New England is one of the maps in Age of Empires III. It is located in the northeastern part of North America and it borders Carolina, Great Lakes and Saguenay.
In the original version of the game, two Iroquois or Cherokee can be found here. In the Warchiefs expansion, as the Iroquois are a playable nation, the Huron replaces them instead. Note that only one tribe can be found, so if the player sees a Cherokee settlement, the other settlement will also be Cherokee.
There are plenty of low/medium level treasures found on the main area of the map. Naval fights can be conducted along the shores and one/two high-leveled treasures can be found in islands off the coast, depending on how the game generates the map. Plenty of resources such as trees, deer and sheep can be found throughout the New England landscape.
Regardless of the generated map, a trade route cuts a line diagonally straight in between the two native settlements to just off the coastline. There are always four trade route sites on this route.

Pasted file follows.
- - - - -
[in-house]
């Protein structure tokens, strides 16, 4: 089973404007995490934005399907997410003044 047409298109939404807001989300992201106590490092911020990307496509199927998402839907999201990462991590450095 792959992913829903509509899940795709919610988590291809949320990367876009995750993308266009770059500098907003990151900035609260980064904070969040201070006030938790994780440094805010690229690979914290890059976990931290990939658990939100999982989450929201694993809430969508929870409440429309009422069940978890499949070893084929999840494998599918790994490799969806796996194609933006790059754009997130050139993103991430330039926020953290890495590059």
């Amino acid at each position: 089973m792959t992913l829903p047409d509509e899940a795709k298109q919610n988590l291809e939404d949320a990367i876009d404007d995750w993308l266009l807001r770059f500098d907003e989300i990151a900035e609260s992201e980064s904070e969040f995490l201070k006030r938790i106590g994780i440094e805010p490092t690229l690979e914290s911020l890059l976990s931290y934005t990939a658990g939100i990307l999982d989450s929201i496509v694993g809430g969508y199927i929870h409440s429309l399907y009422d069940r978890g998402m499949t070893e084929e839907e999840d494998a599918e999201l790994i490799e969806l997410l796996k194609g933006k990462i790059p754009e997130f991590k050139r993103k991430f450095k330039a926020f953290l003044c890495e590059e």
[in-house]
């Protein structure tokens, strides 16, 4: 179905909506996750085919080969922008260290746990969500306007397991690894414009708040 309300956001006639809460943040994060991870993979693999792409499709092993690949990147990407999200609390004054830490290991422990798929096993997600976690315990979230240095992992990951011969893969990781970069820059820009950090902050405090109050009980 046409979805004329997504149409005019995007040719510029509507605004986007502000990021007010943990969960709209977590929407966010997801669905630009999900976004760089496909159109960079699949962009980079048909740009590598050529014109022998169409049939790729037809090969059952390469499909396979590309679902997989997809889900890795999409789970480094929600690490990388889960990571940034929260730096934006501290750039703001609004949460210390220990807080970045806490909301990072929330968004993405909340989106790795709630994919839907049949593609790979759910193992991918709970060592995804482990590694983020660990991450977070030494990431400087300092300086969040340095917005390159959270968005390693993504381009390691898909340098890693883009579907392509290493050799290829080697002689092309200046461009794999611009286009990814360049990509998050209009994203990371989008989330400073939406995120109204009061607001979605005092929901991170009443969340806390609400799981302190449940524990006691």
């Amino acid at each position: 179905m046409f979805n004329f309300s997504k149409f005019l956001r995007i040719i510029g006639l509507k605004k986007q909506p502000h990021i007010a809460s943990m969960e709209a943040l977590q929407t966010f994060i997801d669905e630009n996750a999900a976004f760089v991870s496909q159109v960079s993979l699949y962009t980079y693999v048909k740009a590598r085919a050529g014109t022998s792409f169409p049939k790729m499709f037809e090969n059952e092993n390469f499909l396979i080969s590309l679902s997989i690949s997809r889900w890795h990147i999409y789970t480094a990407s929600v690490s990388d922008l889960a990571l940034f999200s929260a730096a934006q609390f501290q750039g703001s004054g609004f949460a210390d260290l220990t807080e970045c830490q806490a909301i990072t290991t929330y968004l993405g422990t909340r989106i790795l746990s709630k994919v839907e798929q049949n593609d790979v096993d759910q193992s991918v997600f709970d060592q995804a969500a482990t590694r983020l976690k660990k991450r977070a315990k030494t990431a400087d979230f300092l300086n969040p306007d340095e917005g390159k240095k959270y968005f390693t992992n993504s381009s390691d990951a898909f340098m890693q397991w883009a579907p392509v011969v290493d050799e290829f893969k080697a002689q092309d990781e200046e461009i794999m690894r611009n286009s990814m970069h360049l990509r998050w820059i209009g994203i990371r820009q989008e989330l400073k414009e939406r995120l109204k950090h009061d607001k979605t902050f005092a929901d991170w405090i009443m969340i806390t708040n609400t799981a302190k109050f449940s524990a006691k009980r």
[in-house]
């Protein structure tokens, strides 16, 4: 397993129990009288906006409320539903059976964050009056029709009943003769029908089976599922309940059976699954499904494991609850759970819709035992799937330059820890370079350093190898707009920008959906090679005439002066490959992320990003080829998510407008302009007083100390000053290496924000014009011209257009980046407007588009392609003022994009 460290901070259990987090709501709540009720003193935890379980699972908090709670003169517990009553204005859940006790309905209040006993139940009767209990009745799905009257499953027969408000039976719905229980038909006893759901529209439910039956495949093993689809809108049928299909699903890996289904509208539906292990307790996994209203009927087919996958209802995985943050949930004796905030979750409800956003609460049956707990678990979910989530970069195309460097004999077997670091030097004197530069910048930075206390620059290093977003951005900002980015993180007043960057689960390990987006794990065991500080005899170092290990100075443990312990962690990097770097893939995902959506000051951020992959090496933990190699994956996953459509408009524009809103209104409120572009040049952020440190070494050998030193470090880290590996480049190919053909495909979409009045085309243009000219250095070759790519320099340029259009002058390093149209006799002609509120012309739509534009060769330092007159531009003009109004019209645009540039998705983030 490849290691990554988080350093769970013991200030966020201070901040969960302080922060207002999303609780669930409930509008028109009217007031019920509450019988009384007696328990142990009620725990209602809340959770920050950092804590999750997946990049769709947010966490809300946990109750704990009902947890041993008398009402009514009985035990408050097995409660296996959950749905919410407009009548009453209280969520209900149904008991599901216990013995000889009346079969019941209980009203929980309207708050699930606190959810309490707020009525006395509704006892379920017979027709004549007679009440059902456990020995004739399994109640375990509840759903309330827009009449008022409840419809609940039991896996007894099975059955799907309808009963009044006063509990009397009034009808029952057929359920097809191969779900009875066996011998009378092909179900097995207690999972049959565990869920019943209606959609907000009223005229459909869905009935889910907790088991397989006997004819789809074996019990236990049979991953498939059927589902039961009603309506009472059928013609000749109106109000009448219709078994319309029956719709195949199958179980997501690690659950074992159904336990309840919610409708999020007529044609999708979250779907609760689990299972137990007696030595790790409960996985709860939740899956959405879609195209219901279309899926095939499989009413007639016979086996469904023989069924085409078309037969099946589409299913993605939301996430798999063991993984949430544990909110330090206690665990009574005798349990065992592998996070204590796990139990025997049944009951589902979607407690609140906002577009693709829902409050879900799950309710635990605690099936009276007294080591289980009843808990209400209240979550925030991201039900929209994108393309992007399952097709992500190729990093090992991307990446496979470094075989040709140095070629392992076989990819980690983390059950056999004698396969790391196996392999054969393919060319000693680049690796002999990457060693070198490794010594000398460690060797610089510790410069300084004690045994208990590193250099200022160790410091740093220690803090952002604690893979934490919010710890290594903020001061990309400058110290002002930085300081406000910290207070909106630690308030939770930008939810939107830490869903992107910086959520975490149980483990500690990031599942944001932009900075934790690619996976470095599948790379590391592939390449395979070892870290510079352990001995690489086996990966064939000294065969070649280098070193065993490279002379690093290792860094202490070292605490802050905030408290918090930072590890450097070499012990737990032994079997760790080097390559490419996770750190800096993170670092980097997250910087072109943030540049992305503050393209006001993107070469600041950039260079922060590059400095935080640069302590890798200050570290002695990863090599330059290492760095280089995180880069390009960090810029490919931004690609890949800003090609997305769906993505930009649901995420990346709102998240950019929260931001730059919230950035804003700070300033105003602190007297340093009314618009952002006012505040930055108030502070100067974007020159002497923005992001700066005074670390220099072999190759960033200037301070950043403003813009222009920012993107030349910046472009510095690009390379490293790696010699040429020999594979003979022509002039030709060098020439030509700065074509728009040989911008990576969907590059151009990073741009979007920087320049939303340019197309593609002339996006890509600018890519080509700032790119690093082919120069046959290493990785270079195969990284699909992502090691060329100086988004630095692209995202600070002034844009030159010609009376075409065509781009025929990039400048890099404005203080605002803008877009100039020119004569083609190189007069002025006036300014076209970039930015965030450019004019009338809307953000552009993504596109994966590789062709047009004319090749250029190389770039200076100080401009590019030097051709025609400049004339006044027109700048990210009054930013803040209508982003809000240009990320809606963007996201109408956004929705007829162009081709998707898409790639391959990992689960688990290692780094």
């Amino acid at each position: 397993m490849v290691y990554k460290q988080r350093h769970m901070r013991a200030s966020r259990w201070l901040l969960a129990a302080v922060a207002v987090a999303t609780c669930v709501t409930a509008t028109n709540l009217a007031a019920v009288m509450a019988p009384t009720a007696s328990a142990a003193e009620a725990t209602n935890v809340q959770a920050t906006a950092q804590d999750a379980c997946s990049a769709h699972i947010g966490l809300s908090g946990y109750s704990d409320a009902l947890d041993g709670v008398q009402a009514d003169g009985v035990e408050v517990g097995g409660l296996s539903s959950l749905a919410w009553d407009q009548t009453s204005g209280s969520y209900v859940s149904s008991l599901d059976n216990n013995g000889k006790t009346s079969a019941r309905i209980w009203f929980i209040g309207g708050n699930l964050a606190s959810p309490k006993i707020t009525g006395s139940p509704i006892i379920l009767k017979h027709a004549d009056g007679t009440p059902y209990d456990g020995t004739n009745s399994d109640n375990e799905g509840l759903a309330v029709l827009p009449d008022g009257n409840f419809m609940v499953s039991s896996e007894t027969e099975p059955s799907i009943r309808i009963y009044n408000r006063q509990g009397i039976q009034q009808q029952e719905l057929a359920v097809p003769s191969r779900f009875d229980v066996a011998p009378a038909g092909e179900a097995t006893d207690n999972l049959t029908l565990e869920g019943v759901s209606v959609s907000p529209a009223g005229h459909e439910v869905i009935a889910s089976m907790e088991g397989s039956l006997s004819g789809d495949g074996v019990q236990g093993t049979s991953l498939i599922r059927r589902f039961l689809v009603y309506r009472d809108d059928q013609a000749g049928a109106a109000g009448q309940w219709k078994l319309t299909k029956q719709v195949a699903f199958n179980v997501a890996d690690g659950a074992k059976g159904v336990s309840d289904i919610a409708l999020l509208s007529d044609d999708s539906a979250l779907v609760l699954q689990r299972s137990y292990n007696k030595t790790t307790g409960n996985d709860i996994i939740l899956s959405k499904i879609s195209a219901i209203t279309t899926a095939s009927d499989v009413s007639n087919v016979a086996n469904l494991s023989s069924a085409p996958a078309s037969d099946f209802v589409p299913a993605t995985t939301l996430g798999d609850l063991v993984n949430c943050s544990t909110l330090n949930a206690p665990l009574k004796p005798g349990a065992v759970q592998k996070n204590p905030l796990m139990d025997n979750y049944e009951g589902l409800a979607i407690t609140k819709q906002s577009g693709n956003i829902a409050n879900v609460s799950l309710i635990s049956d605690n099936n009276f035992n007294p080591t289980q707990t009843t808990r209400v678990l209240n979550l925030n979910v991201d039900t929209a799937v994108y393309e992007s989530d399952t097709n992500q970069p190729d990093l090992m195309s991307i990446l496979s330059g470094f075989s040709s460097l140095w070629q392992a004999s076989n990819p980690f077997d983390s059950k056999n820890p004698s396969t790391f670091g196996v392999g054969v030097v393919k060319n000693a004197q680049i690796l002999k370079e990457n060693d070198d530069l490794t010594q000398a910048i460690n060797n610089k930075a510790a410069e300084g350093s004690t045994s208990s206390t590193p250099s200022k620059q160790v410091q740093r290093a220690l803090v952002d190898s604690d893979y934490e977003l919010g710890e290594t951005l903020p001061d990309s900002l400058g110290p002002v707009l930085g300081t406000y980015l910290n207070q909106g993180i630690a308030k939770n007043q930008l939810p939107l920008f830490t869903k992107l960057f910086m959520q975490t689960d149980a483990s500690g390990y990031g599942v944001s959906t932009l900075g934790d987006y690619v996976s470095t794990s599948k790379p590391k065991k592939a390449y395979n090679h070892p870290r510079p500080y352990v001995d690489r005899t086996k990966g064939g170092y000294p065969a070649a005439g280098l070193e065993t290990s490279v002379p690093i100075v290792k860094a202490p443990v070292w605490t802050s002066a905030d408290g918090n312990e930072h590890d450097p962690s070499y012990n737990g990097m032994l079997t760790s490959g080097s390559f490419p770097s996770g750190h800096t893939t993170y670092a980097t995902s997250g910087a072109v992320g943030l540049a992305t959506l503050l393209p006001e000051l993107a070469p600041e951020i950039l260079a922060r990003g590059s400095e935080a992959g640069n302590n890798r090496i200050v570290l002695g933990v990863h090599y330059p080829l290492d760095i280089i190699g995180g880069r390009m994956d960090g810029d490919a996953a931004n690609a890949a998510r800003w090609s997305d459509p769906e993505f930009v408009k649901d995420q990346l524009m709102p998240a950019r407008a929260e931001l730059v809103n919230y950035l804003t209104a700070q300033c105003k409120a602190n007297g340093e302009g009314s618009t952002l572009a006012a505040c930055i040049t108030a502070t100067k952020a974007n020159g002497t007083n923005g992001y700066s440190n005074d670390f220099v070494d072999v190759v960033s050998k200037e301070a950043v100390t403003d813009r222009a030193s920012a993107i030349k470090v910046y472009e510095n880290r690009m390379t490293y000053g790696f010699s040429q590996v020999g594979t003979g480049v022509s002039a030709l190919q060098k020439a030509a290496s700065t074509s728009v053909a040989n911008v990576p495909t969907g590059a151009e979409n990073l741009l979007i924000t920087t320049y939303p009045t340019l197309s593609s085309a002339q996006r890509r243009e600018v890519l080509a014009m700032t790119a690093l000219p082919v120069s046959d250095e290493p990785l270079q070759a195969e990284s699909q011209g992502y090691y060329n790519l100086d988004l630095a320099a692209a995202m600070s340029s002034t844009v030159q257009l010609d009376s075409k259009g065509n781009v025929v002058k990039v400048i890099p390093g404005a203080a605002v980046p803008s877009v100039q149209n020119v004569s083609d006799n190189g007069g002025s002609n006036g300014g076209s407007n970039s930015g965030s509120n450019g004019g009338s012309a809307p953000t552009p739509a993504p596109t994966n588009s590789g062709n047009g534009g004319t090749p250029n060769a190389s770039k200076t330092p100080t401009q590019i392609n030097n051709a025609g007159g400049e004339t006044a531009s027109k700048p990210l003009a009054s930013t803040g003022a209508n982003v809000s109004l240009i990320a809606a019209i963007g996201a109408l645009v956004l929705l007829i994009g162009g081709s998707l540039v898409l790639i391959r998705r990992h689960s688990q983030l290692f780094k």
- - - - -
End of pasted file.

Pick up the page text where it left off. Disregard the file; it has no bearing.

An island is always guaranteed off the coast of New England, containing several trees and a high-level treasure. Occasionally there may be two islands instead. The islands are big enough to fit several buildings, but not enough to create a proper colony. Players with naval dominance can shell enemy settlements near the shore with Monitors.
"Comprising six states (Maine, Vermont, New Hampshire, Rhode Island, Massachusetts, and Connecticut) in the northeastern United States, New England is bound in the west by the Appalachian Mountains. Rocky coastal plains extend to the shore and are not especially suited to farming. The forests and trees of New England are known for their spectacular fall color. A wide variety of trees contribute to the colorful display - birches, basswoods, and aspens put on bright yellow colors; red oaks, sugar maples, and tupelos put on red foliage.
European settlers to the area concentrated on fishing and whaling when they found the thin soil poor and largely unsuited to cultivation. However, they found an abundance of wild game and wild food sources, many of them pointed out to the early settlers by friendly Native Americans in the area. Of the six New England states, four of them were among the original thirteen colonies. Vermont became the fourteenth state and Maine became the twenty-third state after separating from Massachusetts."